Another update from the team leader. Day #3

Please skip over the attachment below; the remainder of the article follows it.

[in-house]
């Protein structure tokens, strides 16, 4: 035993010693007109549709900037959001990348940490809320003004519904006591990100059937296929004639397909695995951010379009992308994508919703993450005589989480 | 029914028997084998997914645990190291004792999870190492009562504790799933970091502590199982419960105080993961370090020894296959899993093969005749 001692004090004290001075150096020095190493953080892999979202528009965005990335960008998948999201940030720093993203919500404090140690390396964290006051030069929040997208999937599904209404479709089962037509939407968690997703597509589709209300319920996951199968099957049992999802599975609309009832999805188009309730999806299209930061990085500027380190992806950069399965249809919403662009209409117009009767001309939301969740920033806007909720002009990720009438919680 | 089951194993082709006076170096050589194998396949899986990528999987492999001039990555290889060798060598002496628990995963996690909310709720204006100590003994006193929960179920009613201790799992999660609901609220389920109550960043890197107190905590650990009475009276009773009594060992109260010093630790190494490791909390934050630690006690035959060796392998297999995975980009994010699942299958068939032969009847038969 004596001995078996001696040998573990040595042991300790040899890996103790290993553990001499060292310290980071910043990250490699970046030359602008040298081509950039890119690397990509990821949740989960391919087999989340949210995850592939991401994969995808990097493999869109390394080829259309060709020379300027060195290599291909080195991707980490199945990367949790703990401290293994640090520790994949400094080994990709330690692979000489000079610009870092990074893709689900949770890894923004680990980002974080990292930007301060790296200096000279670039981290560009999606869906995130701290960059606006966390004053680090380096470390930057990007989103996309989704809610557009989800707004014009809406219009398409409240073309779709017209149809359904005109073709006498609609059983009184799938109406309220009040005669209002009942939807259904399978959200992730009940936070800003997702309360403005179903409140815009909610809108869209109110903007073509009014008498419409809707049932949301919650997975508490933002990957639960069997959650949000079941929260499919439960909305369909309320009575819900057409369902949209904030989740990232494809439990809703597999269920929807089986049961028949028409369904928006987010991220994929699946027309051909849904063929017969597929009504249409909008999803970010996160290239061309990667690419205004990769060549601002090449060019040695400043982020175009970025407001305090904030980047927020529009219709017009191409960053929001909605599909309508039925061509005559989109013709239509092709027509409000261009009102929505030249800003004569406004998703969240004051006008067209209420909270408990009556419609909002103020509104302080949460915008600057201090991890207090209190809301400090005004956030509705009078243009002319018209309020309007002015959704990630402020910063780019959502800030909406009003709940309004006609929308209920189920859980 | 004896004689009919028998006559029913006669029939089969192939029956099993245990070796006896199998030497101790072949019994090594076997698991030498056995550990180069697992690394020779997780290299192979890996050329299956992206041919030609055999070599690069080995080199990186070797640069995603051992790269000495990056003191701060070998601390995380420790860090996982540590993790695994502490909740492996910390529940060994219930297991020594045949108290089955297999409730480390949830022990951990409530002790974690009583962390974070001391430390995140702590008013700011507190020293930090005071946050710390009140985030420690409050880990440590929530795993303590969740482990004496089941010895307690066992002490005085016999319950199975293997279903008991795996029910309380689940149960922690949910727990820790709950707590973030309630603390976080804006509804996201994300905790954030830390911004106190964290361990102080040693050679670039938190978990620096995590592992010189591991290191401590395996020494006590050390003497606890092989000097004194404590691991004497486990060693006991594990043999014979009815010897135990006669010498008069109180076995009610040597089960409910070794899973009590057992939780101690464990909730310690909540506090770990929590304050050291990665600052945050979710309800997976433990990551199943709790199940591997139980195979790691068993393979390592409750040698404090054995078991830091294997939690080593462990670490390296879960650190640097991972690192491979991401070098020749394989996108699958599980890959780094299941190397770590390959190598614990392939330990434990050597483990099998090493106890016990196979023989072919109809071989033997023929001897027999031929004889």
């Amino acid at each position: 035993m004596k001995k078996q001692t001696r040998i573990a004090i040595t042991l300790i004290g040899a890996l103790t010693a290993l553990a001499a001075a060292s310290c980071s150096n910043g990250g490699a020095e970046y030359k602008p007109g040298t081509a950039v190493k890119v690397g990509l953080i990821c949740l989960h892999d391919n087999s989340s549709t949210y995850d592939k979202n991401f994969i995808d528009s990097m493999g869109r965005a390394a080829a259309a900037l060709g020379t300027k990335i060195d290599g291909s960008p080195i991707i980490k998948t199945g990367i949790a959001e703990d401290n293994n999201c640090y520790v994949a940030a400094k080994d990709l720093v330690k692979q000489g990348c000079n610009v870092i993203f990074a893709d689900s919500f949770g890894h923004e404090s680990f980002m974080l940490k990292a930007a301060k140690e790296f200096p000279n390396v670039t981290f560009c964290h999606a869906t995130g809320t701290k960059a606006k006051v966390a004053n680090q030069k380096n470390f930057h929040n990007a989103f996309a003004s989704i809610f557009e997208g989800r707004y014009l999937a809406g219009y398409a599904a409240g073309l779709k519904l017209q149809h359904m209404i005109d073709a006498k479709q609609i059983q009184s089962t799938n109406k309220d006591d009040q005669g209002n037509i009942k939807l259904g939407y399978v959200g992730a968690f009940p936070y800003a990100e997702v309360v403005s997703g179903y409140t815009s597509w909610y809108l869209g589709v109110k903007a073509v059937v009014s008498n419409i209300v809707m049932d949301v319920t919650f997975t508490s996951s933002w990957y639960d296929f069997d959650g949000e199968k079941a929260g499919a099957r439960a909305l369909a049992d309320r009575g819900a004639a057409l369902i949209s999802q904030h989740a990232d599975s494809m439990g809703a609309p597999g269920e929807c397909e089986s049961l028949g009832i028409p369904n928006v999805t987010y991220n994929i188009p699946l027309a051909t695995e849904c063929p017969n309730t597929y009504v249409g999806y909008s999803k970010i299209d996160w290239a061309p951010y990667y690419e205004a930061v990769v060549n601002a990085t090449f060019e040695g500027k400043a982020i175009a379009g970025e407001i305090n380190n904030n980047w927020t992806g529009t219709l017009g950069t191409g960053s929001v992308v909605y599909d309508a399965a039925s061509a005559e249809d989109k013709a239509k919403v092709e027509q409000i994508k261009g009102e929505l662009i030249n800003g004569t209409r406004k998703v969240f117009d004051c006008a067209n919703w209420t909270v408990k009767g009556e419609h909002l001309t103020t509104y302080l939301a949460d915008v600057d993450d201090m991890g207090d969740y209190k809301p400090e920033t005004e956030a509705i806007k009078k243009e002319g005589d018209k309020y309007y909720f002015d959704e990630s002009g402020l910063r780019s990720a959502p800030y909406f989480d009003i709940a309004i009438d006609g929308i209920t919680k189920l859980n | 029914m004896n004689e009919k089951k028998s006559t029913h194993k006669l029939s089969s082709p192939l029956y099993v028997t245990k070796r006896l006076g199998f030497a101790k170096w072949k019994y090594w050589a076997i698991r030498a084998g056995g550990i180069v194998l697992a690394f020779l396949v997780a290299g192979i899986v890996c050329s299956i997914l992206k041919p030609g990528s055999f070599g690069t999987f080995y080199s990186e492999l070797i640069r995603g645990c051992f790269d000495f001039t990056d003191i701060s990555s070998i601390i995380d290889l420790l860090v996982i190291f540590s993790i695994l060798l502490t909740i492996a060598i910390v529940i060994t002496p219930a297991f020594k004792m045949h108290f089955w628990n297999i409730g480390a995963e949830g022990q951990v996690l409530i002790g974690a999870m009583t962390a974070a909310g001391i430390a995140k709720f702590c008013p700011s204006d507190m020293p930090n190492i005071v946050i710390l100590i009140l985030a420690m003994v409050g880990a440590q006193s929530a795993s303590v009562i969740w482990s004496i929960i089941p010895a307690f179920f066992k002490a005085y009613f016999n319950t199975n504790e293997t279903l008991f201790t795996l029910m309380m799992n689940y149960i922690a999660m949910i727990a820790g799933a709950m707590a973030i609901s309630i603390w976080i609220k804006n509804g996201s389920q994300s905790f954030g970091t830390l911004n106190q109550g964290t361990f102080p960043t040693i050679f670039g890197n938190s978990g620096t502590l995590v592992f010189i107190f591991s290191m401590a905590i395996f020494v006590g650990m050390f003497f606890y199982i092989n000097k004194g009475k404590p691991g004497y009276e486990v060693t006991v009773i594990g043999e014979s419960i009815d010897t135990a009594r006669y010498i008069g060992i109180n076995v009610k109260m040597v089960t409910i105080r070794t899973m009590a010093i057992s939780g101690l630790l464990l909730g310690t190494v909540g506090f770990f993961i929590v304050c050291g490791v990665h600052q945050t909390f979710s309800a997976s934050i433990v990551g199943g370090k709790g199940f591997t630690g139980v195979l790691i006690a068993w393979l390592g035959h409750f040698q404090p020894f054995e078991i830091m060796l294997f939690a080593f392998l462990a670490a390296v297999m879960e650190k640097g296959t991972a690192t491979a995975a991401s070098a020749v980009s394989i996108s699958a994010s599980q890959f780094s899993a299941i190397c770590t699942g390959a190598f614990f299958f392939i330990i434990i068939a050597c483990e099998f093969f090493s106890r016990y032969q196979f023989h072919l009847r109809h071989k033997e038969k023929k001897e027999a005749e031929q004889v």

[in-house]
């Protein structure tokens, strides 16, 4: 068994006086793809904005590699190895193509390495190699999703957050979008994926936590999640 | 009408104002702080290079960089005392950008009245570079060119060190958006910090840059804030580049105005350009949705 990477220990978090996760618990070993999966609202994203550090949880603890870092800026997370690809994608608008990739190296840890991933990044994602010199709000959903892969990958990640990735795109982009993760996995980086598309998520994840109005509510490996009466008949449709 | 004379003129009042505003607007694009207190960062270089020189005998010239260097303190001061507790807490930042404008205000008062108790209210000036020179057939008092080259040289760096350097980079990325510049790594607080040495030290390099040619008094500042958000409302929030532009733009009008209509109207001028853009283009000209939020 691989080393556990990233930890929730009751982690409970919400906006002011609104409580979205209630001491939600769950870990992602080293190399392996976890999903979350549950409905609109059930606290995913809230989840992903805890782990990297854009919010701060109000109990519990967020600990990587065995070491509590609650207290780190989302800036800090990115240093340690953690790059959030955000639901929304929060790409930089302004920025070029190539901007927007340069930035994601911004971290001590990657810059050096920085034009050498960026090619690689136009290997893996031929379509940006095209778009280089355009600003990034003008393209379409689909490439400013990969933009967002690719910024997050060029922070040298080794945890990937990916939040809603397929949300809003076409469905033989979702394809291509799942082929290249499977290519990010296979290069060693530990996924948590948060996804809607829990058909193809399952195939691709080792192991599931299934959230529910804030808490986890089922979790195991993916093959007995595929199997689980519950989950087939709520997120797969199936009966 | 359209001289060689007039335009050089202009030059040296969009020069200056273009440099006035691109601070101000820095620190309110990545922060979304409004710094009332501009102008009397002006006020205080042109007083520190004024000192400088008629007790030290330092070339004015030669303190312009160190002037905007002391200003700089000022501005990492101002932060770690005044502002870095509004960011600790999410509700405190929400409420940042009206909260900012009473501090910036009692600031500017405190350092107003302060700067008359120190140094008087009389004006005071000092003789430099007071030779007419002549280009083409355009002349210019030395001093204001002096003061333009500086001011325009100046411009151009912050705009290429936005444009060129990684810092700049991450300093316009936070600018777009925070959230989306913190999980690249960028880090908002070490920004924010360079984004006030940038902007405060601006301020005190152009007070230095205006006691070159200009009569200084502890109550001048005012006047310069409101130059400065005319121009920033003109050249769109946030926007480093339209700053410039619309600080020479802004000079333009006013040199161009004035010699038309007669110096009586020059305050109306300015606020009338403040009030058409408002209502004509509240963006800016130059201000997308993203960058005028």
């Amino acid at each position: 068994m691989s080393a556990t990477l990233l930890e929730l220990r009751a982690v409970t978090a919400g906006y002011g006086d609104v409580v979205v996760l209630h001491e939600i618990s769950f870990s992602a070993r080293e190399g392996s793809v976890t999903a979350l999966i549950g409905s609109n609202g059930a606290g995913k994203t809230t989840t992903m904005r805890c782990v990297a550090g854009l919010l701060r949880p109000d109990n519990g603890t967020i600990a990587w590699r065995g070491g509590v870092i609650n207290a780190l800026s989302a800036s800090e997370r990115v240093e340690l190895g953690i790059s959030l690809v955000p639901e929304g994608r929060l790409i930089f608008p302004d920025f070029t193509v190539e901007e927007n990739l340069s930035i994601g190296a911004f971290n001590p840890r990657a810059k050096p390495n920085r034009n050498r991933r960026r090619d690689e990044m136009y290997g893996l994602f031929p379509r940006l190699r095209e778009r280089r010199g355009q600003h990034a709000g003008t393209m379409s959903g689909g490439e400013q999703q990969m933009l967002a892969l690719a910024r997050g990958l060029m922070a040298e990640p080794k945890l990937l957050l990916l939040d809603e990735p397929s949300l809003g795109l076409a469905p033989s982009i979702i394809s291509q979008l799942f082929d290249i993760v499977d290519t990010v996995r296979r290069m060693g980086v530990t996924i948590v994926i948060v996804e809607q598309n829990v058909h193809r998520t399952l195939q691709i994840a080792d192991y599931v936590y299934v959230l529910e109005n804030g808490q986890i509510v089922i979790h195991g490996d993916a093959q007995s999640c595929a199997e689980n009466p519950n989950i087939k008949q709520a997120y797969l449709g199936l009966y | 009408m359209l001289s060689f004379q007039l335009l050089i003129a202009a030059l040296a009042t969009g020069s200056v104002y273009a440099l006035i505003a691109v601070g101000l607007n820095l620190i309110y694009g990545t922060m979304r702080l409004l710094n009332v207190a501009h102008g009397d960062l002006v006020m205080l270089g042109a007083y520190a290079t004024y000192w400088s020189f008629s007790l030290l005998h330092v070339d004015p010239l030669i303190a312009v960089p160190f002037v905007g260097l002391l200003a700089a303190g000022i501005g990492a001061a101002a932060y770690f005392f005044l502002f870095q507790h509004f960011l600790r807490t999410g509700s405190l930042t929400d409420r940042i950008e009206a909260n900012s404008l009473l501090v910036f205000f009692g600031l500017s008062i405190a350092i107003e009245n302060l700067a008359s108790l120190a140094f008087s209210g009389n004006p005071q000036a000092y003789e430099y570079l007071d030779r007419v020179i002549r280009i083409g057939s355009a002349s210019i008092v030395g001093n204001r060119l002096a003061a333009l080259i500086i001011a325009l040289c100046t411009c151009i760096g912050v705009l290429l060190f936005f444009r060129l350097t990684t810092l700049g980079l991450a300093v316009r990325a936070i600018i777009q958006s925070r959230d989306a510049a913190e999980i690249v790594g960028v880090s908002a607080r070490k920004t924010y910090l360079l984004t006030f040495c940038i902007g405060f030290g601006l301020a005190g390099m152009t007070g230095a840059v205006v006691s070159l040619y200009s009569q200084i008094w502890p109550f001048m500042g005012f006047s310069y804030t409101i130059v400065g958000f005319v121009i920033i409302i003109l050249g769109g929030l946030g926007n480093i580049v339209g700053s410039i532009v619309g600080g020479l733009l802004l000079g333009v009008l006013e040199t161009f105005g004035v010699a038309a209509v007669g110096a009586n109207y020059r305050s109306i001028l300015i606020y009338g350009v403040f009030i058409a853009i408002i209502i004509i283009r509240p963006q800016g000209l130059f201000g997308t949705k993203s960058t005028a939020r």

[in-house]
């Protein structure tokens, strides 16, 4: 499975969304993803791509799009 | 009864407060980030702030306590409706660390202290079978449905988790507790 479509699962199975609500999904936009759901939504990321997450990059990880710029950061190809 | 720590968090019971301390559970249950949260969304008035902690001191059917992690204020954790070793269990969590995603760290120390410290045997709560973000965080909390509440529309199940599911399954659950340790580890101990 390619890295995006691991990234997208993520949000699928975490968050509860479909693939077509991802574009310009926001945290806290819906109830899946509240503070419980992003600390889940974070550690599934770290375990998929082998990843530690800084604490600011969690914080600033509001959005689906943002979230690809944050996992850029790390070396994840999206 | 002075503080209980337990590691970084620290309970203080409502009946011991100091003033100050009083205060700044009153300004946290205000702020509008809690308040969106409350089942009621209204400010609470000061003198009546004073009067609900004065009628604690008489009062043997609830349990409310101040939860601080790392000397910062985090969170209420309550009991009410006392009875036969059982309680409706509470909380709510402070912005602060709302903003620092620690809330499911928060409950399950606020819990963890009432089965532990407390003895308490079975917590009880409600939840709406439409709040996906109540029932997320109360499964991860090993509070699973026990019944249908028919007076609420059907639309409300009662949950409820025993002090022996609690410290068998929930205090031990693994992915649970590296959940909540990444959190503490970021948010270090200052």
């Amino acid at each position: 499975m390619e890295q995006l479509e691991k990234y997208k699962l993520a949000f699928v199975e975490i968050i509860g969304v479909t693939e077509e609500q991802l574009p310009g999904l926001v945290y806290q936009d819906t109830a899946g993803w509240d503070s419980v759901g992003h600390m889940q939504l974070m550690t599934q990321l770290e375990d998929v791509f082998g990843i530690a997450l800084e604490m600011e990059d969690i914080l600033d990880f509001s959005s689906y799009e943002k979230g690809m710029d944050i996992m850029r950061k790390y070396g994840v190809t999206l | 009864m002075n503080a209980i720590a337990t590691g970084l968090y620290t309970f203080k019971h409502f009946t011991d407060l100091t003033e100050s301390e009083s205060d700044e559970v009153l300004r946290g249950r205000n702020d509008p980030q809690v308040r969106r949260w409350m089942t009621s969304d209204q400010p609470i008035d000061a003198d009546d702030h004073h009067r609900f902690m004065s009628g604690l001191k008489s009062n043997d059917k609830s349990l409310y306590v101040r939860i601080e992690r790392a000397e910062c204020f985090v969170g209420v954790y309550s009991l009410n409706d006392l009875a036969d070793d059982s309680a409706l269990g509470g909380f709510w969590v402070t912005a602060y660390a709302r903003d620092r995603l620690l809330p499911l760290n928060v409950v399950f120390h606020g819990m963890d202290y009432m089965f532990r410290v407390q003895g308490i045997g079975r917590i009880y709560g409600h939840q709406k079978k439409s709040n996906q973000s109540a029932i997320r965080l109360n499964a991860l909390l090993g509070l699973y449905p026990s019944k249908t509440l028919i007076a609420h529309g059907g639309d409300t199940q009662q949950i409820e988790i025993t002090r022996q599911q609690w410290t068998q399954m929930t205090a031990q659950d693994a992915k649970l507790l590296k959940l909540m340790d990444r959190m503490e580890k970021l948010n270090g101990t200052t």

FoH, We expect four full days of clinic (think of the eye doctor office) and OR (that surgery place) this week. As we began our day, we could peer from the second floor roof down on dozens of patients standing next to a chain link fence waiting to be let into the two acre compound in which we eat, sleep and work while in Saint Louis du Nord. Today was full indeed. Rain in buckets full fell. For the OR, less of an issue, but taking patient histories while inches of water rush near are feet, just beyond the overhang produced some diversion from the task. The Strait of Tortuga half mile north of us was tainted with brown silt washed down from mountain streams. We know many of our patients trudge across streams to make it here today. The A Scan machine, essential to measuring optical characteristics, was on the blink. Cannot progress without it. About the same time a Phaco cataract surgical machine failed. Time and again it was reboot, restart, turn off then on. We had prayer offered on these accounts. Soon both performed as they should. Restart, restoration! All told, this full start day produced 30 surgeries and about 145 patients processed. This is a great day for an efficiency-sized team. Part of this is because of the attitudes brought in from the mainland. We moved with obstructions, avoided obstacles, made a clean beginning. More tomorrow and more rain, as the rumbles in the distance remind us. The God who makes thunder is the one we are here to serve. M Lancaster